Frying eggs in skillets and proclaiming the brain sizzles while smoking drugs never convinced a kid not to smoke a joint.
So with school back in session, addiction counsellors are back in Whitehorse high schools, trying to help teens navigate the party circuit and its allure of alcohol and drugs by offering simple, honest and accurate information.
“You can’t lie to teens about drugs,” said Dale Gordon, supervisor of treatment and standards at alcohol and drug services in Whitehorse.
“If you start using sensational language teenagers know the difference. If you think you’re going to scare them into not using drugs, you’re wrong.”
Two addiction counsellors funded by alcohol and drug services will be in four high schools and two specialty institutions on a regular basis.
Vanier, Porter Creek, École Émilie-Tremblay and F.H. Collins all will have the counsellors on call, and students at the Individual Learning Centre and Riverfront School will also have access to them.
The addiction counsellors have been in high schools since 1999.
“Basically, we go into the school and provide services — presentations in class, and counseling information for teachers and parents, not just for the kids,” said Madeleine Piuze, one of the two addiction counsellors.
A counsellor’s job is to be accessible in the schools, but also be available to meet teens or their families at the Sarah Steele building if they wish to remain more anonymous, she said.
During those talks, councilors focus on prevention, harm and risk reduction and methods for safer partying.
“When you go talk, it’s not to make them feel bad,” Piuze said.
“I inform them about the facts. It can be hard, but when you listen, they are curious and then it’s not that hard to talk to them.”
Piuze is also making presentations to classes at the request of teachers.
Ramping up tales of the dangers to scare kids away from drugs — the response drugs used to get from educators — often does more harm than good, Gordon said.
“The information has to be correct, because if you give misinformation you lose credibility.”
Counselors and parents have to be careful they don’t invent symptoms or side effects to scare kids away from drugs, he added.
It can easily happen.
During the 1960s, Canadian kids were sniffing glue and dying from it, Gordon explained.
The official message that went out was that the glue was killing children.
But the truth was that the teens were using plastic bags to sniff the glue and dying from suffocation.
Good intentions aside, misinformation, “in itself has potential to create problems,” Gordon said.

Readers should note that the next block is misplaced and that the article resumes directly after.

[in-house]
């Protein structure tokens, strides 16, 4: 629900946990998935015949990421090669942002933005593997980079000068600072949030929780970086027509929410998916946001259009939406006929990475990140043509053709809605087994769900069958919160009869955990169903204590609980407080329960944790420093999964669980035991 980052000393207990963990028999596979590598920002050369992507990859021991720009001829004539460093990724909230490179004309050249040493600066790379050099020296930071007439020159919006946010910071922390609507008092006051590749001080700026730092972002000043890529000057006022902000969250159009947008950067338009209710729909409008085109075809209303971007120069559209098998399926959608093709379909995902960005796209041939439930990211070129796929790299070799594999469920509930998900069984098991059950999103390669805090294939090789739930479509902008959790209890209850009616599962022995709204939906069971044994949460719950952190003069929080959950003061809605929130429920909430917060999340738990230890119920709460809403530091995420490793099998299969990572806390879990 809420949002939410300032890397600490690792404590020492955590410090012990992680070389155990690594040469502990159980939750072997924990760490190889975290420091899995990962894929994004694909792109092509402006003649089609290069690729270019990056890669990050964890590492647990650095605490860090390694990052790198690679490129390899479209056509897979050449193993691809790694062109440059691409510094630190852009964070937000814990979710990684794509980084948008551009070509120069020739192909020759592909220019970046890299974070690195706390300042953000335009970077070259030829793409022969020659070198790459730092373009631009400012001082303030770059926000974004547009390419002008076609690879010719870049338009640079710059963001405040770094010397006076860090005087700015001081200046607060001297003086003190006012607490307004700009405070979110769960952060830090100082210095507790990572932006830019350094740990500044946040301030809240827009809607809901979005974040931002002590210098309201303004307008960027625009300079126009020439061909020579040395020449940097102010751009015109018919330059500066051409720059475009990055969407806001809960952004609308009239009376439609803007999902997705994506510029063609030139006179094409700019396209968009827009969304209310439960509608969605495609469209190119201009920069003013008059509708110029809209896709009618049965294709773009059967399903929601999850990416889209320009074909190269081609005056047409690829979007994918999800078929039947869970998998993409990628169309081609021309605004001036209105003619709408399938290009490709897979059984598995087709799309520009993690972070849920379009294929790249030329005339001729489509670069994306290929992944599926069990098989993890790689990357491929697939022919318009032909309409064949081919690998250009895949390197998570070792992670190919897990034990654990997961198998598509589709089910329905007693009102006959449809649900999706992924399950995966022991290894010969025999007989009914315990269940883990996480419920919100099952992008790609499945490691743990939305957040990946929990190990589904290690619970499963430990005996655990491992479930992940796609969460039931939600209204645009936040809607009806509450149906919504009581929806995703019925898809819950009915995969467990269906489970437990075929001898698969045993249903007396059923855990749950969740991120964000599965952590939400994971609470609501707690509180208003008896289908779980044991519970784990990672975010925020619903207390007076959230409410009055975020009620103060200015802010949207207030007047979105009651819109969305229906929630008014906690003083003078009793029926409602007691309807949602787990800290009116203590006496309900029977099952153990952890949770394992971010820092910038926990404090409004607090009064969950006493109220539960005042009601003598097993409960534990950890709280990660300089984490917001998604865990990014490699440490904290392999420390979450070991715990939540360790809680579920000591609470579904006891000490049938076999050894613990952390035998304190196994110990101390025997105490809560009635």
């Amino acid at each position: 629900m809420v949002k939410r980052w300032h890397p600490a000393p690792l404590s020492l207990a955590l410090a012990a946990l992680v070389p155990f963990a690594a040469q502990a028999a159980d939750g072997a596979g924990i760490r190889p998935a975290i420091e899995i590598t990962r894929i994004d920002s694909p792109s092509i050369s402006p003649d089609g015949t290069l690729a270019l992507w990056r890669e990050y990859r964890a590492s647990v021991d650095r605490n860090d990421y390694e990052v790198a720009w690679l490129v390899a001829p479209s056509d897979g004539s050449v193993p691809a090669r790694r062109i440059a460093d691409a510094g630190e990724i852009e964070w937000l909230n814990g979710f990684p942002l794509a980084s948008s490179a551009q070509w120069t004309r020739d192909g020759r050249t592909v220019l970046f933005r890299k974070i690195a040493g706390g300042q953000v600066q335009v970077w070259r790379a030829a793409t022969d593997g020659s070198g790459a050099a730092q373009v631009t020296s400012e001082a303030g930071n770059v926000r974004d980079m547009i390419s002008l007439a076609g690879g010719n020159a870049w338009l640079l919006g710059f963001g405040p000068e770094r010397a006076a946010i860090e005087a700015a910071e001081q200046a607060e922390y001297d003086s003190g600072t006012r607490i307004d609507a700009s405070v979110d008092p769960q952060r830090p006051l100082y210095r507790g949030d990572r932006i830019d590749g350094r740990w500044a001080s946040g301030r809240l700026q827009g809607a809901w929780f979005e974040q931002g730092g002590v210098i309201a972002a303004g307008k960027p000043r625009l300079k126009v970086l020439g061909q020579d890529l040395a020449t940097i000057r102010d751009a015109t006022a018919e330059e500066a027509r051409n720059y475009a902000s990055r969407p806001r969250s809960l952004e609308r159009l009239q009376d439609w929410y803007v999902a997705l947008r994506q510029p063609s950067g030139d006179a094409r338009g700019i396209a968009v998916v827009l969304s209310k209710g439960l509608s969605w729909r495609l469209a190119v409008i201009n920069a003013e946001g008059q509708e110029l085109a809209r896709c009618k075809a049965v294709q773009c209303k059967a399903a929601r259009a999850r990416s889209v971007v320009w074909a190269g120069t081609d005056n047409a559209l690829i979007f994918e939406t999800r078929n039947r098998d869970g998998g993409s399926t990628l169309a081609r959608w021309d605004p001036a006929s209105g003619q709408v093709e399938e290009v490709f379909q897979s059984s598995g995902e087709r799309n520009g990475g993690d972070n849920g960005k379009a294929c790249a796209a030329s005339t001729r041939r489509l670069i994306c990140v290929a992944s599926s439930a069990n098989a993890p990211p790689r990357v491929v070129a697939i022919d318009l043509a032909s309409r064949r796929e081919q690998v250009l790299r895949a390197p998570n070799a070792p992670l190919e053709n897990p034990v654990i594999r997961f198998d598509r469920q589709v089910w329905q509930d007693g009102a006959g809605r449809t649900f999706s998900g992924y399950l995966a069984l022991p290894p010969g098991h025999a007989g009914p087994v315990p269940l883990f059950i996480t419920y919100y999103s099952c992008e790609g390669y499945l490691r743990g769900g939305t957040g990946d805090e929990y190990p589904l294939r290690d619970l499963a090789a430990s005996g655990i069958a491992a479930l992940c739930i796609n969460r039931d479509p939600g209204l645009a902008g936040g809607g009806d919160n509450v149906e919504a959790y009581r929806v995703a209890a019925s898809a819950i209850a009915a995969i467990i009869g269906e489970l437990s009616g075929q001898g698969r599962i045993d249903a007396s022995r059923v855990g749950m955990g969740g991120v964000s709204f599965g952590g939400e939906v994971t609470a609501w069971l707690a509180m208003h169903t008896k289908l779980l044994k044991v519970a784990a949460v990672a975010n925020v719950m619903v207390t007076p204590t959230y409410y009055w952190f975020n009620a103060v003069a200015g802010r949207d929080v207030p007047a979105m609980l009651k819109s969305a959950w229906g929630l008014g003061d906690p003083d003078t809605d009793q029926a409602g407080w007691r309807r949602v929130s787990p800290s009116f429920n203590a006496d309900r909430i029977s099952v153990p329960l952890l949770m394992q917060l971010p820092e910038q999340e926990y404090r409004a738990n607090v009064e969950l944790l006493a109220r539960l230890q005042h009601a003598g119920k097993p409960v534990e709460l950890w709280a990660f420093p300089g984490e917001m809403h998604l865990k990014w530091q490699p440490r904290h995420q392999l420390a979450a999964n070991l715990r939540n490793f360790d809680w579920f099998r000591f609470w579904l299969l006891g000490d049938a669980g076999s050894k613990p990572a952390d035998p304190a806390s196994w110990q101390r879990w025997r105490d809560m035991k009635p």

If a teen asks about a drug, they should be able to receive accurate information about it, he said.
For example, while many whisper about crystal meth on the streets of Whitehorse, Gordon and Piuze have never heard from teens here who have tried it.
But teens do try ecstasy on occasion, which has been found laced with crystal meth by the RCMP, “enough times we know it’s a danger,” Gordon said.
To help teens understand the true risks of ecstasy, they should know that it could be laced with meth, noted both Piuze and Gordon.
Despite parental fears, not every kid who tries drugs will become addicted.
Studies show almost every teen will try alcohol, and a large percentage will try marijuana, said Gordon.
Behaviour that appears reckless from the outside is often quite innocent in reality.
“They’re not worried about an addiction,” Gordon explained of the hedonistic, binge drug use most teenagers exhibit.
“You’re treating a group of people who haven’t experienced the consequences of addiction.”
Those who do become addicted to drugs in their early teen years are most often becoming hooked on drinking alcohol or smoking pot, said Gordon.
And in many cases young people who are heavy users of drugs are not, clinically speaking, addicts.
“They’re just partying, but they’re also in the beginning stages of addiction,” said Gordon.
Teen brains are still developing, as are their social skills.
While the negative effects of a budding addiction to alcohol, for example, won’t show up when a 12-year-old begins drinking, by age 16, big consequences like lost licences and a lack of social skills could already be occurring, said both Piuze and Gordon.
They want to steer a troubled teen down a different path.
The work is difficult, as drug use is most often merely a “symptom” of bigger problems with teens and their families, said Gordon.
“We see it a lot; the drug is just a way to try to cope with anxiety, stress, problems,” he said.
Children raised in environments where they aren’t loved and allowed to develop a sense of self, often turn to drugs, he added.
“Drugs work very well and instantly for that type of pain.”
Identifying what drives a person to drugs is a major part of treating an addiction, added Piuze, who is from Quebec City.
She didn’t choose to help teens with drugs and addictions issues.
Instead, it chose her, she said.
“I really found it to be a passion.
“It’s very complex, but I think to work in prevention is a good way to give youth an opportunity to have a different way to see things.”
Youth work on addictions is incredibly hard, Gordon added.
“Often you don’t get to see the fruits of your labour.
“Sometimes your work doesn’t come out until years later.”